—C.H. Spurgeon, The Complete Works of C.H. Spurgeon, Vol. 34

May I not instruct thee in my troubles, but glorify thee in my trials.
—Valley of Vision, page 133

It has everything to do with God and his grace that sustains—not just over the long haul, but grace given in tiny moments, like stepping-stones leading you from one tick of the clock to the next. And the beauty of God’s grace is that it squeezes those hard moments together, eclipsing the years until one day you look over your shoulder and all you see is five decades of God at work. Try as you may, you cannot recall the horror of it all—grace softens the edges of past pains, choosing only the highlights of eternal importance. What you are left with is peace that’s profound, joy that’s unshakable, and faith that is ironclad. It is the hard but beautiful stuff of which God makes your life.
—Joni Eareckson Tada, The Scars That Have Shaped Me

Grant me thy blessings with bitter things,
to brighten and quicken me,
not to depress and make me lifeless.
Valley of Vision, p.140

The weightiest end of the cross of Christ that is laid upon you, lieth upon your strong Savior. For Isaiah says that in all your afflictions he is afflicted [63:9]. … Glad may your soul be, even to walk in the fiery furnace, with one like the Son of man, who is also the Son of God. Courage up your heart; when you tire, he will bear both you and your burden [Psalm 55:22].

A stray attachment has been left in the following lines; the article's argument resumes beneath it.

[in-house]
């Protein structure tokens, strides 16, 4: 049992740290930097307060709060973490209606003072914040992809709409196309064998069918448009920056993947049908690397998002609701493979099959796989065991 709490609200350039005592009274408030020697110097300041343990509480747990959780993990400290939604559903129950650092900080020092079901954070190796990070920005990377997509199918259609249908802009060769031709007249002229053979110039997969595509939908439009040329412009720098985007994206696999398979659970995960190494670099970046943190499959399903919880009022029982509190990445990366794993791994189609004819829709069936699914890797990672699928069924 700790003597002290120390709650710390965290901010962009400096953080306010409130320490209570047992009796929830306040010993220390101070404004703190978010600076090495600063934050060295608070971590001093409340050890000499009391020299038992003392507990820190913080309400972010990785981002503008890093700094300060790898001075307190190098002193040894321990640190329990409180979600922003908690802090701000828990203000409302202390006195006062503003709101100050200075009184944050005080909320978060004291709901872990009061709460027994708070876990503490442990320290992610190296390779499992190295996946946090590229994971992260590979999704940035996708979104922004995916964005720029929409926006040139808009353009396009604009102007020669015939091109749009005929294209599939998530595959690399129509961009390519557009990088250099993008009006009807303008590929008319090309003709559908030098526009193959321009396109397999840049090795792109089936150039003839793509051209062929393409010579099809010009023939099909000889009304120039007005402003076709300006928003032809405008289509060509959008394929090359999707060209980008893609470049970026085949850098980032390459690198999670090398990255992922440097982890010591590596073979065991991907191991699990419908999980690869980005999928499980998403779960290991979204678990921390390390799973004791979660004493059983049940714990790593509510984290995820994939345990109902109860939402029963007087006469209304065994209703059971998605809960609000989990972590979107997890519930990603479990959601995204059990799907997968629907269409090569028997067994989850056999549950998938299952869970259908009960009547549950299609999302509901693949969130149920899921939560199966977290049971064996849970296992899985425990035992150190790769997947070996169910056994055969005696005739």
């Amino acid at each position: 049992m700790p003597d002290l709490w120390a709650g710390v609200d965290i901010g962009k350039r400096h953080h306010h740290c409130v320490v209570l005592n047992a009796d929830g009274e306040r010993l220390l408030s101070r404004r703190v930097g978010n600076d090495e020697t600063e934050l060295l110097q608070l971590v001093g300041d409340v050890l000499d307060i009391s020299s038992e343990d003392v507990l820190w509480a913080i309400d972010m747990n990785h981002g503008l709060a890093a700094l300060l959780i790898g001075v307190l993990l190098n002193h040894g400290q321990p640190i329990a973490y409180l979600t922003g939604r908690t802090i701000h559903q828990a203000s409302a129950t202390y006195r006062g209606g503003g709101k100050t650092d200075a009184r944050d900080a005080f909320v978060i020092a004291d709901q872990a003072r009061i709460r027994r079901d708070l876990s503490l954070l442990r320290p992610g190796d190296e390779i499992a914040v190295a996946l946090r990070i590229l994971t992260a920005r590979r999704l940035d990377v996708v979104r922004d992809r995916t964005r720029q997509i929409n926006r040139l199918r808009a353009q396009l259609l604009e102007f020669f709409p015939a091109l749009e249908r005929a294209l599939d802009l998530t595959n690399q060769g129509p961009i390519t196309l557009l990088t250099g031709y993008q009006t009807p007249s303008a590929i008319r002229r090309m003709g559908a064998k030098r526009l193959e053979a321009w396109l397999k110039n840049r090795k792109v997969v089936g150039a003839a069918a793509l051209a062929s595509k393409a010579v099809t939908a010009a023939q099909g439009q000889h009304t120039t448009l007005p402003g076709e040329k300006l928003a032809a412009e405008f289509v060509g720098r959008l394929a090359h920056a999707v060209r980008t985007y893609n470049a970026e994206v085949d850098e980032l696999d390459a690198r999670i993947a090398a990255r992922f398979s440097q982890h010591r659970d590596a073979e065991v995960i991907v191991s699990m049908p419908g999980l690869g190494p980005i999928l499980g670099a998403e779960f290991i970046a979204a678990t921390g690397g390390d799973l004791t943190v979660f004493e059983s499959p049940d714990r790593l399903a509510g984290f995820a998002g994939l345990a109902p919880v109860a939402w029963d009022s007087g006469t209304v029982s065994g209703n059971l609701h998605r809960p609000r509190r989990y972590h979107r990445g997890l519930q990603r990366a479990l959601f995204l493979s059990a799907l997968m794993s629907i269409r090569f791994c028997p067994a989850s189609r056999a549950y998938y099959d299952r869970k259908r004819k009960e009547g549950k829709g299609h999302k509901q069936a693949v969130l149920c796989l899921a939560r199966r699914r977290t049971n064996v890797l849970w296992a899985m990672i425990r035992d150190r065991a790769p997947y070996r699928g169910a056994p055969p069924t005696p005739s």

—Samuel Rutherford, Letters (1628)

God has seen to it that [in my life] there has been a certain measure of suffering, a certain measure of pain. And it has been out of that very measure of pain that has come the unshakable conviction that God is love.
—Elisabeth Elliot, Suffering is Never for Nothing

Untried faith is such little faith that some have thought it no faith at all. What a fish would be without water, or a bird without air, that would be faith without trial.
—C.H. Spurgeon, The Trial of Your Faith: Sermons on 1&2 Peter and Jude

Not only this valley but all their earthly past will have been Heaven to those who are saved. … That is what mortals misunderstand. They say of some temporal suffering, “No future bliss can make up for it,” not knowing that Heaven, once attained, will work backwards and turn even that agony into a glory. And that is why, at the end of all things, when the sun rises here and the twilight turns to blackness down there, the Blessed will say “We have never lived anywhere except in Heaven,” and the Lost, “We were always in Hell.” And both will speak truly.
–C.S. Lewis, The Great Divorce

If Christ be not in view, there is nothing but wants.
—Isaac Ambrose, Looking Unto Jesus

Oh, the soul of man is more worth than a thousand worlds! It is the greatest abasing of it that can be—to let it dote upon a little shining earth, upon a little painted beauty and fading glory—when it is capable of union with Christ, of communion with God, and of enjoying the eternal vision of God.
—Thomas Brooks, The Complete Works of Thomas Brooks